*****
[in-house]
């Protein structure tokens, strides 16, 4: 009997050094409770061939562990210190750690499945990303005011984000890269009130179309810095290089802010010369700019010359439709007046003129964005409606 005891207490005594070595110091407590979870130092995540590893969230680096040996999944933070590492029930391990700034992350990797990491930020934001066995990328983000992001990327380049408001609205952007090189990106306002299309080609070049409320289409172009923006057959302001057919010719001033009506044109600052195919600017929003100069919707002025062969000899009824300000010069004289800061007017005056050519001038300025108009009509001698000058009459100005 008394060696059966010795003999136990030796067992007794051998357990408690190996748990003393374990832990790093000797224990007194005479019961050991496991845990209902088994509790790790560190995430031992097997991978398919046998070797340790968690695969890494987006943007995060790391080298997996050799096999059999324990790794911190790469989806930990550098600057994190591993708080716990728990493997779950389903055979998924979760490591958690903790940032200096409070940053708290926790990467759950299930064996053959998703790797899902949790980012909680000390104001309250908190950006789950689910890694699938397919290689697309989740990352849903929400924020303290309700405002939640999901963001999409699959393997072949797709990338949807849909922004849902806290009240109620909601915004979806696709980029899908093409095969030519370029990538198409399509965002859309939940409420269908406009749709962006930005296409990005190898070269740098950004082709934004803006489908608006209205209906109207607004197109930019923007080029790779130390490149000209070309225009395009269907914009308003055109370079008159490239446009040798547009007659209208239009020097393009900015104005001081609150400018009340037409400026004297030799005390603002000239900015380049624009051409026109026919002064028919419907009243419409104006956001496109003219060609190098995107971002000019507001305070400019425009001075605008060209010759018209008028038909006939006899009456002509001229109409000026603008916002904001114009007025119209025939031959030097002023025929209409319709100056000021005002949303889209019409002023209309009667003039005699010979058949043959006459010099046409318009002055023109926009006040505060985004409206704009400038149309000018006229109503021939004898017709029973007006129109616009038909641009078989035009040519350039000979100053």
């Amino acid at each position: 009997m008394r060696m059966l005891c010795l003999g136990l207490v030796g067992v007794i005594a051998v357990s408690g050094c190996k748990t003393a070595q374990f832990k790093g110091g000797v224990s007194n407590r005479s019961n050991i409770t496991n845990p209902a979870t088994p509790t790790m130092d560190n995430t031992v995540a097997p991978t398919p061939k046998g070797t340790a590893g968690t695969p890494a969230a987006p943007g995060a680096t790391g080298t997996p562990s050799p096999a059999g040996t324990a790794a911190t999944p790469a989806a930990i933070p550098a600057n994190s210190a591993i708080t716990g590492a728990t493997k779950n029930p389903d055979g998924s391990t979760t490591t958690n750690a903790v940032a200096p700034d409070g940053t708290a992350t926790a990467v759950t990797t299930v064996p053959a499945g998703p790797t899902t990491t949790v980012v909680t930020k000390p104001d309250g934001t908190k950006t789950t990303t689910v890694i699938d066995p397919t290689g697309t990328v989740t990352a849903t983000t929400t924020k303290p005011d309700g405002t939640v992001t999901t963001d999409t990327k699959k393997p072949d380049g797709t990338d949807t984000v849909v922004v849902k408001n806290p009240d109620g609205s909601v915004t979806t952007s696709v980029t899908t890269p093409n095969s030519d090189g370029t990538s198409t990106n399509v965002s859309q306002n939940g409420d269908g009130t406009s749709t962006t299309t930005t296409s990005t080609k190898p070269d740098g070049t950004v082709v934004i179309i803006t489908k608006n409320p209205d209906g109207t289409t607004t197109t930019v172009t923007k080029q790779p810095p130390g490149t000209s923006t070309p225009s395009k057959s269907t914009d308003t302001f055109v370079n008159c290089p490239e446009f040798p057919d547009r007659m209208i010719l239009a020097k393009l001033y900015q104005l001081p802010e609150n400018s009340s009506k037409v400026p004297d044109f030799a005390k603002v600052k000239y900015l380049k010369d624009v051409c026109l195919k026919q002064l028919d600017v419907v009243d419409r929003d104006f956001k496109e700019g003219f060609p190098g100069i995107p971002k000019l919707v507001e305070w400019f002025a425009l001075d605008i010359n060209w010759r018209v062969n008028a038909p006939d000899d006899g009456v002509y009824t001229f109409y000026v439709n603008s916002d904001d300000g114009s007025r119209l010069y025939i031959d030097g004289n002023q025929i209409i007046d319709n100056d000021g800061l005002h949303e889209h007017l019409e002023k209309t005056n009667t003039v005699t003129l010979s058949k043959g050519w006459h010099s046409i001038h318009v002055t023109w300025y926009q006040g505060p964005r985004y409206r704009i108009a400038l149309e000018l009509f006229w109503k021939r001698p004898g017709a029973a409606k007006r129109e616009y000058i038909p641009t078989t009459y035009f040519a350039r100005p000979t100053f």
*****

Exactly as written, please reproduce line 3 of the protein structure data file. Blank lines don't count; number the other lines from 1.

């Amino acid at each position: 009997m008394r060696m059966l005891c010795l003999g136990l207490v030796g067992v007794i005594a051998v357990s408690g050094c190996k748990t003393a070595q374990f832990k790093g110091g000797v224990s007194n407590r005479s019961n050991i409770t496991n845990p209902a979870t088994p509790t790790m130092d560190n995430t031992v995540a097997p991978t398919p061939k046998g070797t340790a590893g968690t695969p890494a969230a987006p943007g995060a680096t790391g080298t997996p562990s050799p096999a059999g040996t324990a790794a911190t999944p790469a989806a930990i933070p550098a600057n994190s210190a591993i708080t716990g590492a728990t493997k779950n029930p389903d055979g998924s391990t979760t490591t958690n750690a903790v940032a200096p700034d409070g940053t708290a992350t926790a990467v759950t990797t299930v064996p053959a499945g998703p790797t899902t990491t949790v980012v909680t930020k000390p104001d309250g934001t908190k950006t789950t990303t689910v890694i699938d066995p397919t290689g697309t990328v989740t990352a849903t983000t929400t924020k303290p005011d309700g405002t939640v992001t999901t963001d999409t990327k699959k393997p072949d380049g797709t990338d949807t984000v849909v922004v849902k408001n806290p009240d109620g609205s909601v915004t979806t952007s696709v980029t899908t890269p093409n095969s030519d090189g370029t990538s198409t990106n399509v965002s859309q306002n939940g409420d269908g009130t406009s749709t962006t299309t930005t296409s990005t080609k190898p070269d740098g070049t950004v082709v934004i179309i803006t489908k608006n409320p209205d209906g109207t289409t607004t197109t930019v172009t923007k080029q790779p810095p130390g490149t000209s923006t070309p225009s395009k057959s269907t914009d308003t302001f055109v370079n008159c290089p490239e446009f040798p057919d547009r007659m209208i010719l239009a020097k393009l001033y900015q104005l001081p802010e609150n400018s009340s009506k037409v400026p004297d044109f030799a005390k603002v600052k000239y900015l380049k010369d624009v051409c026109l195919k026919q002064l028919d600017v419907v009243d419409r929003d104006f956001k496109e700019g003219f060609p190098g100069i995107p971002k000019l919707v507001e305070w400019f002025a425009l001075d605008i010359n060209w010759r018209v062969n008028a038909p006939d000899d006899g009456v002509y009824t001229f109409y000026v439709n603008s916002d904001d300000g114009s007025r119209l010069y025939i031959d030097g004289n002023q025929i209409i007046d319709n100056d000021g800061l005002h949303e889209h007017l019409e002023k209309t005056n009667t003039v005699t003129l010979s058949k043959g050519w006459h010099s046409i001038h318009v002055t023109w300025y926009q006040g505060p964005r985004y409206r704009i108009a400038l149309e000018l009509f006229w109503k021939r001698p004898g017709a029973a409606k007006r129109e616009y000058i038909p641009t078989t009459y035009f040519a350039r100005p000979t100053f």